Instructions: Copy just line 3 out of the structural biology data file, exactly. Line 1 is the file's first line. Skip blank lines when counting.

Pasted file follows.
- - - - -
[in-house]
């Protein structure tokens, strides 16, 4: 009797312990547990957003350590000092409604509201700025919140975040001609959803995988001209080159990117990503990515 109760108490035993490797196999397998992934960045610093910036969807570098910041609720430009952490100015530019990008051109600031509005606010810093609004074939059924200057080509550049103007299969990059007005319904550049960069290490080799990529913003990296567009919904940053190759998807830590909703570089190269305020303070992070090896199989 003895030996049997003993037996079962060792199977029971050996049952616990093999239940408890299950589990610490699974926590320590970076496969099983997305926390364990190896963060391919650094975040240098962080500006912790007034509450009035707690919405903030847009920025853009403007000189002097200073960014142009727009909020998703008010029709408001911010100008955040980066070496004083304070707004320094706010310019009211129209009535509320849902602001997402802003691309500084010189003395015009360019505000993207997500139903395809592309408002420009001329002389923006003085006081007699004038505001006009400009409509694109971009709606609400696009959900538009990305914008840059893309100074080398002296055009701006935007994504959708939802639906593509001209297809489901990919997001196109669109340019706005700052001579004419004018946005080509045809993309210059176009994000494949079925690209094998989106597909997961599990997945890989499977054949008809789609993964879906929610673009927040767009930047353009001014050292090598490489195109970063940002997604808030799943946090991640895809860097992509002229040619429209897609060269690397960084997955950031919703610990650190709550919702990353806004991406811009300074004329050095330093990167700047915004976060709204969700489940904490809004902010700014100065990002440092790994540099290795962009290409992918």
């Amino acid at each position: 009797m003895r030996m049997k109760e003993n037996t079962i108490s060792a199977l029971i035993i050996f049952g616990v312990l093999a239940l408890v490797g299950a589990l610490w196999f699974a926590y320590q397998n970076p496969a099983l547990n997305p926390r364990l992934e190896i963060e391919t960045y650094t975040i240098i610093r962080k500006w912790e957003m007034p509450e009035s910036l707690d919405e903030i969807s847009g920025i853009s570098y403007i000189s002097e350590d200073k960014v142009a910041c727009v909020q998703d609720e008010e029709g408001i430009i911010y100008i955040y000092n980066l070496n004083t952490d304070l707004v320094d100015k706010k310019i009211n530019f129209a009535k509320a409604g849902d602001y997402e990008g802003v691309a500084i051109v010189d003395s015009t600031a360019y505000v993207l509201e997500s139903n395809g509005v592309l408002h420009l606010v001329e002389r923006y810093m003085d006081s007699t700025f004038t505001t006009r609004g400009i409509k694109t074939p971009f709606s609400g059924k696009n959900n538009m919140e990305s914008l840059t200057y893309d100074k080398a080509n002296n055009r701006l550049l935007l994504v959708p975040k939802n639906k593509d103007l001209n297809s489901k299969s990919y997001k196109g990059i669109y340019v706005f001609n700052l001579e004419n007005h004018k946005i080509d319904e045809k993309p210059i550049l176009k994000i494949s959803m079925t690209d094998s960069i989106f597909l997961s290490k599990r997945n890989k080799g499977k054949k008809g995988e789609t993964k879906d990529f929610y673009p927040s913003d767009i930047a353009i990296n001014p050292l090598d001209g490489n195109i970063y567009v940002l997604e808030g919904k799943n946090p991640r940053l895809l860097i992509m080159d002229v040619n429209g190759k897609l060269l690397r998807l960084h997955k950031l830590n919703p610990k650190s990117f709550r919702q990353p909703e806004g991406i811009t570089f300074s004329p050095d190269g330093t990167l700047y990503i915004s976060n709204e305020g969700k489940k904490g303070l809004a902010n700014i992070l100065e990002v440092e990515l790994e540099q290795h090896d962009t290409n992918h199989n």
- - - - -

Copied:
């Amino acid at each position: 009797m003895r030996m049997k109760e003993n037996t079962i108490s060792a199977l029971i035993i050996f049952g616990v312990l093999a239940l408890v490797g299950a589990l610490w196999f699974a926590y320590q397998n970076p496969a099983l547990n997305p926390r364990l992934e190896i963060e391919t960045y650094t975040i240098i610093r962080k500006w912790e957003m007034p509450e009035s910036l707690d919405e903030i969807s847009g920025i853009s570098y403007i000189s002097e350590d200073k960014v142009a910041c727009v909020q998703d609720e008010e029709g408001i430009i911010y100008i955040y000092n980066l070496n004083t952490d304070l707004v320094d100015k706010k310019i009211n530019f129209a009535k509320a409604g849902d602001y997402e990008g802003v691309a500084i051109v010189d003395s015009t600031a360019y505000v993207l509201e997500s139903n395809g509005v592309l408002h420009l606010v001329e002389r923006y810093m003085d006081s007699t700025f004038t505001t006009r609004g400009i409509k694109t074939p971009f709606s609400g059924k696009n959900n538009m919140e990305s914008l840059t200057y893309d100074k080398a080509n002296n055009r701006l550049l935007l994504v959708p975040k939802n639906k593509d103007l001209n297809s489901k299969s990919y997001k196109g990059i669109y340019v706005f001609n700052l001579e004419n007005h004018k946005i080509d319904e045809k993309p210059i550049l176009k994000i494949s959803m079925t690209d094998s960069i989106f597909l997961s290490k599990r997945n890989k080799g499977k054949k008809g995988e789609t993964k879906d990529f929610y673009p927040s913003d767009i930047a353009i990296n001014p050292l090598d001209g490489n195109i970063y567009v940002l997604e808030g919904k799943n946090p991640r940053l895809l860097i992509m080159d002229v040619n429209g190759k897609l060269l690397r998807l960084h997955k950031l830590n919703p610990k650190s990117f709550r919702q990353p909703e806004g991406i811009t570089f300074s004329p050095d190269g330093t990167l700047y990503i915004s976060n709204e305020g969700k489940k904490g303070l809004a902010n700014i992070l100065e990002v440092e990515l790994e540099q290795h090896d962009t290409n992918h199989n």